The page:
• The Chicago, group... owes its origins to Professor Frank H. Knight of the University of Chicago, who is Mises’s junior by a few years. Like Mises, Knight owes his original reputation to a theoretical monograph; notwithstanding an early lack of recognition, the latter’s Risk, Uncertainty and Profit (1921) eventually became, and for many years continued to be, one of the most influential textbooks on economic theory, although it had not originally been designed as such. Knight has since written a great deal on questions of economic policy and social philosophy—mostly in articles the majority of which have since been published in book form. The best-known, and perhaps also the most characteristic, volume is The Ethics of Competition and Other Essays (1935). Knight’s personal influence, through his teaching, exceeds even the influence of his writings. It is hardly an exaggeration to state that nearly all the younger American economists who really understand and advocate a competitive economic system have at one time been Knight’s students.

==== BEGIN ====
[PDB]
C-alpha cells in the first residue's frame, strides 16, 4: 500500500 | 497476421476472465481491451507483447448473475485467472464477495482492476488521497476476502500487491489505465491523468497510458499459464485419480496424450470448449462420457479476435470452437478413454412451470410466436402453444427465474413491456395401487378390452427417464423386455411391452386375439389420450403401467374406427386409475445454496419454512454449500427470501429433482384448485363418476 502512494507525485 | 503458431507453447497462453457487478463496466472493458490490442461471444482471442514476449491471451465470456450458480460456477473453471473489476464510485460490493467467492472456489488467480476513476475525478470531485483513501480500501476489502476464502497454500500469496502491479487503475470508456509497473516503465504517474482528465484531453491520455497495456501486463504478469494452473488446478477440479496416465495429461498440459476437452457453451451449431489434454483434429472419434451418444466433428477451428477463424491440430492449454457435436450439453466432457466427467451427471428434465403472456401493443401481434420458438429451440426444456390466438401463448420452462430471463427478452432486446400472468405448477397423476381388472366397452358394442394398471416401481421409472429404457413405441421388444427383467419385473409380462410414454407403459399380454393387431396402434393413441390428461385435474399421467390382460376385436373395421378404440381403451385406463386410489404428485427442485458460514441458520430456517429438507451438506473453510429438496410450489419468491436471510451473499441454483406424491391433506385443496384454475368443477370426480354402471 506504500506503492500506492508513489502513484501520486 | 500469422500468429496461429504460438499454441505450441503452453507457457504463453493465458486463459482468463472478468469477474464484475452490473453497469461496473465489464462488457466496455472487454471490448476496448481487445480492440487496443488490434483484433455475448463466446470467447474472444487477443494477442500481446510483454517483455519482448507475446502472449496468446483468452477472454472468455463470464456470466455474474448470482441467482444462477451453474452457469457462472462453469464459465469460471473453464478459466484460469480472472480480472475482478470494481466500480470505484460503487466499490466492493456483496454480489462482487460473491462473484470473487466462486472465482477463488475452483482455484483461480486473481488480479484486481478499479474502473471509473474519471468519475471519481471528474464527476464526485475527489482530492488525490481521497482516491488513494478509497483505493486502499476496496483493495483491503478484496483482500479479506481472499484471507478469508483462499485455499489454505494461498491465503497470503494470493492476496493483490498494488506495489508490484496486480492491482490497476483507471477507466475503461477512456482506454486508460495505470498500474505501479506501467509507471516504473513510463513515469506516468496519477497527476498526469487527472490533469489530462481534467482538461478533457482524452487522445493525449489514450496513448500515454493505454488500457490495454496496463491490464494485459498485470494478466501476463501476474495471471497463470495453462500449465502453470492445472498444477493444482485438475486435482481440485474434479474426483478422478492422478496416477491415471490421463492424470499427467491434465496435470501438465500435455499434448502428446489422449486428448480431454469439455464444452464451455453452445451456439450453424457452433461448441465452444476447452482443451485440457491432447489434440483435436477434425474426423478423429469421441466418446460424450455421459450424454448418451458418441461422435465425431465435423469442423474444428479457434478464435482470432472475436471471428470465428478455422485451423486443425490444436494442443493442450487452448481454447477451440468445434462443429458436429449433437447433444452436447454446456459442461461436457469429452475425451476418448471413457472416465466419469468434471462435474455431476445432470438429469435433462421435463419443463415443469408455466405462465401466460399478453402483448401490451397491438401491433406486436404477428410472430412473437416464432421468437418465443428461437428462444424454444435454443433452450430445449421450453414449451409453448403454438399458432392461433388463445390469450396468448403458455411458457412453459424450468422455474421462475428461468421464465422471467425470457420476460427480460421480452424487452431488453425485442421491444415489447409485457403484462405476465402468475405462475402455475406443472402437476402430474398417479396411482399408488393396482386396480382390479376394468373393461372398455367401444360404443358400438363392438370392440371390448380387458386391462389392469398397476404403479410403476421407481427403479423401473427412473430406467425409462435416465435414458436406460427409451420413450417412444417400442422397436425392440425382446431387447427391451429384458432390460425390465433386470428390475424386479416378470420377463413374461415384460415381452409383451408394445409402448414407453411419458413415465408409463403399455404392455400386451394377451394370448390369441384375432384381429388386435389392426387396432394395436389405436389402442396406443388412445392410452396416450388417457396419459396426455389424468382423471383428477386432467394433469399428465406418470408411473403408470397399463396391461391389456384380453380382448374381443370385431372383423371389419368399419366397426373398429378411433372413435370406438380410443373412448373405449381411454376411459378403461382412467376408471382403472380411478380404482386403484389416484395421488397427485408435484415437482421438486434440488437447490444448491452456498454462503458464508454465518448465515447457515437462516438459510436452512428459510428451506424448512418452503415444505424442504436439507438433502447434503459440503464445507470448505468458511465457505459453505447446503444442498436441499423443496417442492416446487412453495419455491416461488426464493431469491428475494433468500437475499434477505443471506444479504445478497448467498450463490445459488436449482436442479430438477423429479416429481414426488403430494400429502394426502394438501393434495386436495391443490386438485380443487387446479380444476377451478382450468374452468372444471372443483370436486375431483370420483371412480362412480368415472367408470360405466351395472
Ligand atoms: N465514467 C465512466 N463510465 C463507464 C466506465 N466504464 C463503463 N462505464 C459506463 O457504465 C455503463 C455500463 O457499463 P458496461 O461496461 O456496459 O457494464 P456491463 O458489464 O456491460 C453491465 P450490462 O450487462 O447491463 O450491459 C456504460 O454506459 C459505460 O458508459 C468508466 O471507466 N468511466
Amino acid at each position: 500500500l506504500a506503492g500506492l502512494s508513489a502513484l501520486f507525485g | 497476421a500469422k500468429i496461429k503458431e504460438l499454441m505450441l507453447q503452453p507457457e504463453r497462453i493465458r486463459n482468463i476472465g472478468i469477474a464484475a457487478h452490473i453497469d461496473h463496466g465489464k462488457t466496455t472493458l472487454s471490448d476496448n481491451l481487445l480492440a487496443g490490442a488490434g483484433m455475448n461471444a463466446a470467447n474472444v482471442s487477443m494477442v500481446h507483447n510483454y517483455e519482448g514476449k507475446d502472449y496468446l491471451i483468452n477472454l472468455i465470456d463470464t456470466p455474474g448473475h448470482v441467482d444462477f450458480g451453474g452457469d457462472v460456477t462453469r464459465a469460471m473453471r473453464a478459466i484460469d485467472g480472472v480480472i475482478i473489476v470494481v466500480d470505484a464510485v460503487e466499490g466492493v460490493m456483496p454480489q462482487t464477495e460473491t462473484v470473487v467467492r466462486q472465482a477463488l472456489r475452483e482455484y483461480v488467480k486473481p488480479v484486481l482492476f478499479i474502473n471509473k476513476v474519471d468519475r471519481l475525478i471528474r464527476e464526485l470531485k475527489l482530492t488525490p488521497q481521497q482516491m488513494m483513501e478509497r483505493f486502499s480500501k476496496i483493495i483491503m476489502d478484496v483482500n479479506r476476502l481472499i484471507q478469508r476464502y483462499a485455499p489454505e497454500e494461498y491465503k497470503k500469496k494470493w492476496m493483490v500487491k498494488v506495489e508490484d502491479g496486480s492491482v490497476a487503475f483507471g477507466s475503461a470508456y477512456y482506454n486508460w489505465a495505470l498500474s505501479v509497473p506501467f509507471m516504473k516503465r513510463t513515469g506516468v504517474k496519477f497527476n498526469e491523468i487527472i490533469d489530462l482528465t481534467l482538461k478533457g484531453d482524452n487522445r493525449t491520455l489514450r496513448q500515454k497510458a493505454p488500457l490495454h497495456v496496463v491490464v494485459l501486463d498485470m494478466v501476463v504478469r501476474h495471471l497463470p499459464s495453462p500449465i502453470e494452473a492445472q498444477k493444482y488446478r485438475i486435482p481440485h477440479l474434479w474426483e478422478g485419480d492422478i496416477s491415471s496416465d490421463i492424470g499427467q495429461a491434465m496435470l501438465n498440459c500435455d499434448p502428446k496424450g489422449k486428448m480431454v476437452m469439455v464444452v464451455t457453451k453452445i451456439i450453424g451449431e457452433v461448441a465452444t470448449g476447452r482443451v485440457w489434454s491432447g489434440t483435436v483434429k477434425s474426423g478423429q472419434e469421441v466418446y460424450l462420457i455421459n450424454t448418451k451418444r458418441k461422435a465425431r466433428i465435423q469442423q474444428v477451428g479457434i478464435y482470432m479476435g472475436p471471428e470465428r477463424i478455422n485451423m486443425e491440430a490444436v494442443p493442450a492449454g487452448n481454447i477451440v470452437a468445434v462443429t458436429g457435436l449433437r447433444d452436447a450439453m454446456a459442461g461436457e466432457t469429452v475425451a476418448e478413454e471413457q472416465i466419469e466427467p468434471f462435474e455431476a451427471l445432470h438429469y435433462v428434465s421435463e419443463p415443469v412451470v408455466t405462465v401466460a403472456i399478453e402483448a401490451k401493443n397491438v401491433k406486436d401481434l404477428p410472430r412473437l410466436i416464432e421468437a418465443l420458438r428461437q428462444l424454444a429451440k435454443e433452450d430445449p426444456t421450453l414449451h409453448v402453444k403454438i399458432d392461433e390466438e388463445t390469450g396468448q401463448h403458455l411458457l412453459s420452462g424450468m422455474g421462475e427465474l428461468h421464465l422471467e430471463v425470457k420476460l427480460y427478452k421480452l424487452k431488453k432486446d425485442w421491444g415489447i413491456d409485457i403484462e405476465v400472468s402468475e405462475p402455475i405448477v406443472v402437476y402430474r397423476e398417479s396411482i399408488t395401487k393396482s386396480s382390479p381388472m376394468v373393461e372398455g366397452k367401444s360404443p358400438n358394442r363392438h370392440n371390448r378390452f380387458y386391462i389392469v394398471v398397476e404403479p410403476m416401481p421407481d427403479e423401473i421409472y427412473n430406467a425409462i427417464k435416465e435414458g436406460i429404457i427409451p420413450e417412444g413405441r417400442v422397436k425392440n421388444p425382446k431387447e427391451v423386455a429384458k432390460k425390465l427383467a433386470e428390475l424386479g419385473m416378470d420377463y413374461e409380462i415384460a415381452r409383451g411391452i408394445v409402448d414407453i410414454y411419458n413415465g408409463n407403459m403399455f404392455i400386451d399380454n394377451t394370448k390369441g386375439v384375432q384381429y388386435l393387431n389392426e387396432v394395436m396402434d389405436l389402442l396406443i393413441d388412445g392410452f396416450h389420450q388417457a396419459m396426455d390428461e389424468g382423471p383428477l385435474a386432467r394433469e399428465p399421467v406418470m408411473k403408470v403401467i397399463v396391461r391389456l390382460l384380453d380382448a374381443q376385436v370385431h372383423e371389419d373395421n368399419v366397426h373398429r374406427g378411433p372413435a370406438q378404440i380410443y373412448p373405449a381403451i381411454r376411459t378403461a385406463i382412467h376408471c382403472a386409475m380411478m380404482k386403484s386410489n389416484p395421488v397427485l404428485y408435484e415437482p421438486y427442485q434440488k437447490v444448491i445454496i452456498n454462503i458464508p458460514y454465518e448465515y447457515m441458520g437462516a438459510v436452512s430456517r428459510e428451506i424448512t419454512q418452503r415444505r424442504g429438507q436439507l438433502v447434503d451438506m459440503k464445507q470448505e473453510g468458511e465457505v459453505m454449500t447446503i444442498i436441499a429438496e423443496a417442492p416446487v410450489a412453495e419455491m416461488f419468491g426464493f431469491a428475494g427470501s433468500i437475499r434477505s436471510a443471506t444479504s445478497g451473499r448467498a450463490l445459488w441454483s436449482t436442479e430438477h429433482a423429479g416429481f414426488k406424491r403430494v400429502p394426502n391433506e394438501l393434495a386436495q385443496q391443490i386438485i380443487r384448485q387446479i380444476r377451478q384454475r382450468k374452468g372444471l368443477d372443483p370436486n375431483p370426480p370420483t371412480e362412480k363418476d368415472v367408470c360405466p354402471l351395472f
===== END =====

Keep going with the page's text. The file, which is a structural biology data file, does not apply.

• Friedrich Hayek, "The Transmission of the Ideals of Economic Freedom" (1951), reprinted in Studies in Philosophy, Politics, and Economics (1967)
  • Henry C. Simons... his pamphlet, A Positive Program for Laissez Faire, offered a new and common basis for the aspirations of America’s young liberals. Hopes for a systematic and comprehensive work from Simons were disappointed; instead, he left a collection of essays which appeared in 1948 under the title Economic Policy for a Free Society. This book became very influential owing to its wealth of ideas and to the courage with which Simons discussed such delicate problems as trade unionism. Today, the nucleus of a group of like-minded economists—no longer confined to Chicago—is formed by Simons’ closest friend, Aaron Director, and two of the best-known younger American theoreticians, George Stigler and Milton Friedman. Director has edited Simons’ papers and carried on his work.